Derrick Henry’s potential season-ending foot injury put the Tennessee Titans in a tough spot.

But as luck would have it, the Titans replaced the reigning two-time NFL rushing champion with a former three-time league rushing champion in Adrian Peterson, the NFL’s fifth all-time leading rusher, according to a report from ESPN. He will be added to Tennessee’s practice squad then elevated to the active roster.

Henry, who was placed on injured reserve on Monday afternoon, will have surgery Tuesday morning to repair a broken fifth metatarsal in his foot. He’s expected to miss anywhere from six to 10 weeks.

“We played against Adrian (Peterson) and obviously he has a pretty strong and solid resume,” Titans head coach Mike Vrabel said Monday morning, refusing to go into detail about a player not yet officially signed to Tennessee’s roster.

If anyone can sympathize with Henry’s current situation, it’s Peterson. In 2011, Peterson was on the verge of his fifth straight 1,000-yard season before tearing his ACL in the 12th game of the season. Given a 12-month timetable to return, Peterson defied the odds and came back in nine months to record the second-best single-season rushing performance in NFL history (2,097 yards).

Although he’s 36, Peterson is said to still be in great shape. He was productive last season with the Detroit Lions, rushing for 604 yards on 156 carries with seven touchdowns in 16 games, including 10 starts.

He had a 1,000-yard season in 2018 with the Washington Football Team, scoring seven touchdowns on the ground and adding 20 receptions for 208 yards through the air.

“It feels good to get back into football movement and to sign with a contender,” Peterson told CBS Sports’ Josina Anderson. “We have big shoes to fill for Derrick Henry who I feel was the front runner for MVP, but I'm looking forward to contributing to the running back room and helping the Titans to win the division and to chase the ultimate goal of winning a championship."

Peterson, of course, isn’t the Titans’ only option. They have Jeremy McNichols on the active roster and Mekhi Sargent and Dontrell Hilliard on the practice squad.

McNichols only has seven carries for 38 yards this season, but he’s currently second on the Titans in receptions (21) and third in receiving yards (203). The 25-year-old tailback had 204 yards on 47 carries for the Titans last season and figures to get the bulk of the carries in Henry’s absence.

“Jeremy since he has been here … has always done whatever the team needed him to do,” Vrabel said. “Be on special teams, run the football, protect. He has a certain level of toughness that we respect. He has done a nice job in protection; he has done a nice job in the screen game…We have confidence in him.”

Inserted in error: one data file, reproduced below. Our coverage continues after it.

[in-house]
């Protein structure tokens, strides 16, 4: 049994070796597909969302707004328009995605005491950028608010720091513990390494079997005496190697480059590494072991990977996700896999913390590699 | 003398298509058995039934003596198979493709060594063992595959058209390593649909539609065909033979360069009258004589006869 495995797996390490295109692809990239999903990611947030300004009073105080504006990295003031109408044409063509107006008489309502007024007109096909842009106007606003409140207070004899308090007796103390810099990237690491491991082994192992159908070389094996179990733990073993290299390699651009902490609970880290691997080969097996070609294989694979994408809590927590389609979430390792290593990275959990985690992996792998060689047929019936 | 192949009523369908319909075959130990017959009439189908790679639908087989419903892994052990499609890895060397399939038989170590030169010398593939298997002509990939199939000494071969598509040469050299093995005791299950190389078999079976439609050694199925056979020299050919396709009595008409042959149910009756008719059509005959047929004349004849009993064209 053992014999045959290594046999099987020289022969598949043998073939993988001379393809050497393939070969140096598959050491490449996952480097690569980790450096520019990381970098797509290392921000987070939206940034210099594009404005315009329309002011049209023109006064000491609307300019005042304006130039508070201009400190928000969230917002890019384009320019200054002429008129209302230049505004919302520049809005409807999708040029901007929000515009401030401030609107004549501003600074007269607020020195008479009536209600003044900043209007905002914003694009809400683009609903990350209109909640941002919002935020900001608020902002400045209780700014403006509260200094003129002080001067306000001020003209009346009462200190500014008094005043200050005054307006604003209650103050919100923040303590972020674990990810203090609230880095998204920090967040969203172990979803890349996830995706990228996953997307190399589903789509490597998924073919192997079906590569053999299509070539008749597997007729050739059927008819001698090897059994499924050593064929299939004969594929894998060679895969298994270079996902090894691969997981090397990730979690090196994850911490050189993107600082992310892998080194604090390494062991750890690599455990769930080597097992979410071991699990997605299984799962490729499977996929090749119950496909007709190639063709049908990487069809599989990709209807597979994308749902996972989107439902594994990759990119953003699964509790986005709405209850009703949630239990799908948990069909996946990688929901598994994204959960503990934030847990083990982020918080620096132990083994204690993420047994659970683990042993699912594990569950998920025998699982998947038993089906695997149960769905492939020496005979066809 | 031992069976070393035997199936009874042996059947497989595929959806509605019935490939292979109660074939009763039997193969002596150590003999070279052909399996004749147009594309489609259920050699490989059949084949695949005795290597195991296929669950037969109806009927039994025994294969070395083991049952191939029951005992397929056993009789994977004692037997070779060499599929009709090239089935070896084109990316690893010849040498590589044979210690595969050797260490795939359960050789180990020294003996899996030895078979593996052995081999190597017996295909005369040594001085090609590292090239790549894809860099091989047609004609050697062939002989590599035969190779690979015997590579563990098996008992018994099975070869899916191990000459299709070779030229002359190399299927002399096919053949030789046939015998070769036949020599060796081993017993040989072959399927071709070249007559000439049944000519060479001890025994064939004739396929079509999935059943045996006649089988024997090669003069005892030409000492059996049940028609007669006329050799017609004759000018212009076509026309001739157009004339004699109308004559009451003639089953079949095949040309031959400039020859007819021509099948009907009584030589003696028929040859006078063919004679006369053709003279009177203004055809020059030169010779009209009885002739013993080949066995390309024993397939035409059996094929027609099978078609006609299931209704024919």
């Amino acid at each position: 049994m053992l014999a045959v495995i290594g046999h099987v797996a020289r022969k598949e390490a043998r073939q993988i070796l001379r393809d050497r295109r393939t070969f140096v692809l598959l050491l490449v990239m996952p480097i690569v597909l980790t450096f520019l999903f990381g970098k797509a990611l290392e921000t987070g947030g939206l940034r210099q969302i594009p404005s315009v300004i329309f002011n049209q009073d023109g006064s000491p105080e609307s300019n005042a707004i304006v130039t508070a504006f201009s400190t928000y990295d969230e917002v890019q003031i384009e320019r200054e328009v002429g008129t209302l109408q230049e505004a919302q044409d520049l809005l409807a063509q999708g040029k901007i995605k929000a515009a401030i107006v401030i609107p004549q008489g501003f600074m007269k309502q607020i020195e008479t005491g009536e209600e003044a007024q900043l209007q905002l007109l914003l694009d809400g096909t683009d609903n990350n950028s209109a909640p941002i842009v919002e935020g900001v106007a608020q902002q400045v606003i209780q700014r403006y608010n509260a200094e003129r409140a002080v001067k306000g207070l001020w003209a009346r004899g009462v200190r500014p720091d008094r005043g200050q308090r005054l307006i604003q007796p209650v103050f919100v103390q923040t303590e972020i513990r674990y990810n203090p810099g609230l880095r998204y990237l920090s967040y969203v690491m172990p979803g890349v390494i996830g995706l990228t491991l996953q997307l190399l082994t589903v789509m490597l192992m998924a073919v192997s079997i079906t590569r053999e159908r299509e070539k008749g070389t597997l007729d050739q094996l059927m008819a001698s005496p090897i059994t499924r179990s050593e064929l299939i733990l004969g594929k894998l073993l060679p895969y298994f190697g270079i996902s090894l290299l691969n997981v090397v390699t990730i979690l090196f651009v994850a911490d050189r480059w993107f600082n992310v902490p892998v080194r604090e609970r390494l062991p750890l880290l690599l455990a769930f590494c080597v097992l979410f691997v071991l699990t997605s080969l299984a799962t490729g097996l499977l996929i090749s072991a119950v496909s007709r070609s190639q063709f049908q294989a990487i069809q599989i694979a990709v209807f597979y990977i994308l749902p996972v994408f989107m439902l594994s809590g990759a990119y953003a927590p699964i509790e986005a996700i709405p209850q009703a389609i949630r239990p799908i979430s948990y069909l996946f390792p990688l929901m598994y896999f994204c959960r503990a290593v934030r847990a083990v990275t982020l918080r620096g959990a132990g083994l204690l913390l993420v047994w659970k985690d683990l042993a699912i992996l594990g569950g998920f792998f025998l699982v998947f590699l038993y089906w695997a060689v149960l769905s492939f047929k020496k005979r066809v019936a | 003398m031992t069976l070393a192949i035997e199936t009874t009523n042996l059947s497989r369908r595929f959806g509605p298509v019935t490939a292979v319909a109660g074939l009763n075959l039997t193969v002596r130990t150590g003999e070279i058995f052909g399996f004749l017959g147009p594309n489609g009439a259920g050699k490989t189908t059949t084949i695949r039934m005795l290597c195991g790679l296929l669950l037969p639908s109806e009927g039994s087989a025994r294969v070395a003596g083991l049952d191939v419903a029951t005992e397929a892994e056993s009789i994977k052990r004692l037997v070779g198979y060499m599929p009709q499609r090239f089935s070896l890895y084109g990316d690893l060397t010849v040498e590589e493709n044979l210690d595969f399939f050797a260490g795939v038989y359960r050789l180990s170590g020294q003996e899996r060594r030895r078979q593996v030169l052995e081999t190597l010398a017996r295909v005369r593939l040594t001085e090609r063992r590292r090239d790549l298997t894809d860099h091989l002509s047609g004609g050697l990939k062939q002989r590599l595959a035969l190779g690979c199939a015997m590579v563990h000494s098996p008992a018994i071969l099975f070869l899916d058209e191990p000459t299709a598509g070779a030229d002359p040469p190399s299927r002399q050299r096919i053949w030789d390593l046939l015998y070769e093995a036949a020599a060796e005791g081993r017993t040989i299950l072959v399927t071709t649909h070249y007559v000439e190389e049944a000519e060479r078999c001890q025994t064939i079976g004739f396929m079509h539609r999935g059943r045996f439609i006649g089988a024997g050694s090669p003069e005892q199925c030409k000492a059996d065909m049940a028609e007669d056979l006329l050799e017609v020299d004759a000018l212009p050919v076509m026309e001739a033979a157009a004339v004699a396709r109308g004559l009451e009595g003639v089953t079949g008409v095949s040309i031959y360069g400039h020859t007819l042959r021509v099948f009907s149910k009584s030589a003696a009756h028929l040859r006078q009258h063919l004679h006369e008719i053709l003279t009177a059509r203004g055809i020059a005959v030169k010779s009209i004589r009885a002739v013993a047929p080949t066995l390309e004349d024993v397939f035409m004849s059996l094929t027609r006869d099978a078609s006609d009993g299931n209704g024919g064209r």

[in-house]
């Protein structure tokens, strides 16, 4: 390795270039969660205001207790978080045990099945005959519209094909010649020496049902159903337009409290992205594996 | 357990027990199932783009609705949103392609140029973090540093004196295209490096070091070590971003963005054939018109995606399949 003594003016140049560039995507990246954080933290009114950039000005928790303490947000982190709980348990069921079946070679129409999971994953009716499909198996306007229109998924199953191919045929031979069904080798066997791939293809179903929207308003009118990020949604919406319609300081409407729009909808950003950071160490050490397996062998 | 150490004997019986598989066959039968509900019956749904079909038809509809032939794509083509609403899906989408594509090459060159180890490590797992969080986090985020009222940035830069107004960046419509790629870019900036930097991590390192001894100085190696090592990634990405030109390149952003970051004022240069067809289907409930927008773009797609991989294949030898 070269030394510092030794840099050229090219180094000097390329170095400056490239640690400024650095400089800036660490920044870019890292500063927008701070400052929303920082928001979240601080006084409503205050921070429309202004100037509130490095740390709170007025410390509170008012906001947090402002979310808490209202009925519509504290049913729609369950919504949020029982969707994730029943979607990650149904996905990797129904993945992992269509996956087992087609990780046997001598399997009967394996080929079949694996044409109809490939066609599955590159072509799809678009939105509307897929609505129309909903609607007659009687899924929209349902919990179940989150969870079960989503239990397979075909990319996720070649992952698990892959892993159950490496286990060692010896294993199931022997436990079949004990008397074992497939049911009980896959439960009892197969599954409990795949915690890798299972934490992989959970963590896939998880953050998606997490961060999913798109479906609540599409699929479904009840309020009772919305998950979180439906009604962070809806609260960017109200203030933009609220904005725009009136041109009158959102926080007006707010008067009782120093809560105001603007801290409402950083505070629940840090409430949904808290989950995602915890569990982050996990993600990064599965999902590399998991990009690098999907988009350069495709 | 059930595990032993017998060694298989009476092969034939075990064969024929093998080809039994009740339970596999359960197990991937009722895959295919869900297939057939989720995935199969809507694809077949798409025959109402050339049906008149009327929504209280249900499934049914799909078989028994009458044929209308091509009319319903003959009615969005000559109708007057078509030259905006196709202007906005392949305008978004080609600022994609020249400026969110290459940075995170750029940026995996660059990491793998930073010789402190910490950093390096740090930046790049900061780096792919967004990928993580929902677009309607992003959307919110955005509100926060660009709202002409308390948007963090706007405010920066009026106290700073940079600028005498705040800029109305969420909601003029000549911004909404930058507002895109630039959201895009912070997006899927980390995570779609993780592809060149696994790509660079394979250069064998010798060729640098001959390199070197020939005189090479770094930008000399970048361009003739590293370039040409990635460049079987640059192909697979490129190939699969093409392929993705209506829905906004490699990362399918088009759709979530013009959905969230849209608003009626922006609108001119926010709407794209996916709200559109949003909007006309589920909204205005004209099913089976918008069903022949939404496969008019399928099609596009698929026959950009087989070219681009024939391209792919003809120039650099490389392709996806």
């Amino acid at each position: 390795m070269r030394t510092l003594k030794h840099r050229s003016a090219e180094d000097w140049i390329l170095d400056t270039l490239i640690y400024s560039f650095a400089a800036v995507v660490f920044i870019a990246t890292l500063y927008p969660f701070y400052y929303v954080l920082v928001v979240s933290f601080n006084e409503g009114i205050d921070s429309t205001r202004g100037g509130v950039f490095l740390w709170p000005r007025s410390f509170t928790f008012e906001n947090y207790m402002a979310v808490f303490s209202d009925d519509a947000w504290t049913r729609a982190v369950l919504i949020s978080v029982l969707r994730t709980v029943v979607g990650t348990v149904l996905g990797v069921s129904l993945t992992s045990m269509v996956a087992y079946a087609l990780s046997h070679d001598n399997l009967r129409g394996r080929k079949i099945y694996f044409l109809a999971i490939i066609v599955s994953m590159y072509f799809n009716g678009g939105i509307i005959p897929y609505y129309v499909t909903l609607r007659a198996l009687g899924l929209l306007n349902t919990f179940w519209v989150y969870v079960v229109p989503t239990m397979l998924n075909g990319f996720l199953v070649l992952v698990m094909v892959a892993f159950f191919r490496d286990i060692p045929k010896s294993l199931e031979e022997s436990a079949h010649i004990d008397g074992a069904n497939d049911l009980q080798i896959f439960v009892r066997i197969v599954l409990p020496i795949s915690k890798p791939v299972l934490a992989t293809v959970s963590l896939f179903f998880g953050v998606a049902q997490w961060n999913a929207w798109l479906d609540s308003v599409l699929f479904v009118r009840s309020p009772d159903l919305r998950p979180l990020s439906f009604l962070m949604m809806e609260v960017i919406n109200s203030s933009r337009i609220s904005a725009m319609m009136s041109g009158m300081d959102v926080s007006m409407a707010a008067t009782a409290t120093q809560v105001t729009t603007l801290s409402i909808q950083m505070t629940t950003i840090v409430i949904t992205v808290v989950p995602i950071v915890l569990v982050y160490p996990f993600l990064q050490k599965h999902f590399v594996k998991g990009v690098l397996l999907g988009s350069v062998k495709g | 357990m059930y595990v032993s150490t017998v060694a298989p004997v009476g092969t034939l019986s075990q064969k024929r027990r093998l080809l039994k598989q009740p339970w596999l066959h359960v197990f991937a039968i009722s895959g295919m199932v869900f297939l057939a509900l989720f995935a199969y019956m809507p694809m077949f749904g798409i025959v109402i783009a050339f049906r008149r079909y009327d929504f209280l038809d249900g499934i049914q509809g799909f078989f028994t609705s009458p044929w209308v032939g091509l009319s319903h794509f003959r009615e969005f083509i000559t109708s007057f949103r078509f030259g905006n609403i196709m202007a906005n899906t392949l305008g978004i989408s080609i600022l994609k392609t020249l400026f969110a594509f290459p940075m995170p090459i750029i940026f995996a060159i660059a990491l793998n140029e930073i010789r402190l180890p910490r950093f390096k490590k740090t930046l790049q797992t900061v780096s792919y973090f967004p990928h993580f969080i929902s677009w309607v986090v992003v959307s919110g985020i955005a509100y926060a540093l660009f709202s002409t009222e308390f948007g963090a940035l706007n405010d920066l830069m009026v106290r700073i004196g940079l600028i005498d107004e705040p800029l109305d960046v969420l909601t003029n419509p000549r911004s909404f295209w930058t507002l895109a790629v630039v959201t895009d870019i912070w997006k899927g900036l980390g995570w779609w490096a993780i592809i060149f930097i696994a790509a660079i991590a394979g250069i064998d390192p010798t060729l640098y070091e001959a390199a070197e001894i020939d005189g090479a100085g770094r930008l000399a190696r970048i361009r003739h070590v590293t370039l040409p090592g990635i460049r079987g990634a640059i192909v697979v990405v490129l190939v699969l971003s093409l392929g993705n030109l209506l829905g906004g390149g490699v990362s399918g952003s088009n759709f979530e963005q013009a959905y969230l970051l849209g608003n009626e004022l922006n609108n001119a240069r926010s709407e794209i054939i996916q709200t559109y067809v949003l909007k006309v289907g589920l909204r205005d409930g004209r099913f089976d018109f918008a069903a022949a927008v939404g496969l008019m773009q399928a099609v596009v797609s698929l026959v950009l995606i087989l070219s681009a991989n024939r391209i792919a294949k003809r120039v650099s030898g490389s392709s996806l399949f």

Hilliard, who rushed for nearly 3,000 yards and 30 touchdowns at Tulane, has just 97 rushing yards to his name in the NFL. He’s also used a pass catcher in spot situations, registering 22 receptions for 199 yards in two seasons with the Cleveland Browns.

“Dontrell, I would say, has probably spent more time in our building for a new player last week as much as anyone I can remember,” Vrabel continued. “I see him late in the special teams office with (Criag Aukerman) trying to get some stuff there. I heard him meeting with (running backs coach) Tony (Dews) in Tony’s office. He came in ready to go. You could see he clearly wanted to come in and try to play.”

Sargent is the least experienced of the group, getting just two regular season carries for four yards earlier this season. He did rush for 187 yards and a touchdown on 49 carries in three preseason games. 

“(Sargent) has shown a willingness and a toughness to be able to be available and be with us through training camp,” Vrabel added.

Titans Stats

Peterson’s signing likely won’t be Tennessee’s only move. He has a similar between-the-tackles running style to Henry, but at 36, there are questions about his durability and if he can still be a bell-cow back.

McNichols is a fine player, but realistically, he’s more of a third-down back. His best attribute is his ability to catch the ball out of the backfield and work the middle of the field. He’s also a solid blocking back. Hilliard was signed for his experience as a kick returner and likely won’t factor much into the Titans’ backfield plans.

A running-back-by-committee-approach seems the most likely option for the Titans, who will have to rely heavily on Tannehill and receivers A.J. Brown and Julio Jones to carry the team until Henry returns, whenever that may be (most likely the playoffs).

“We are going to have to be creative,” Vrabel said. “We are going to have to figure out answers and ways to move the football and continue to run our offense. A lot of that is probably still up in the air about what we are going to do and game plan and who will be there and the bodies we have available and the ones we may eventually sign to come in here…There are a lot of teams that rely on multiple backs to run the football within their same scheme.”

Running backs available via trade include Ronald Jones (Tampa Bay Buccaneers), Tevin Coleman (New York Jets), Melvin Gordon (Denver Broncos), David Johnson (Houston Texans) or Marlon Mack (Indianapolis Colts).

Follow Michael Gallagher on Twitter @MGsports_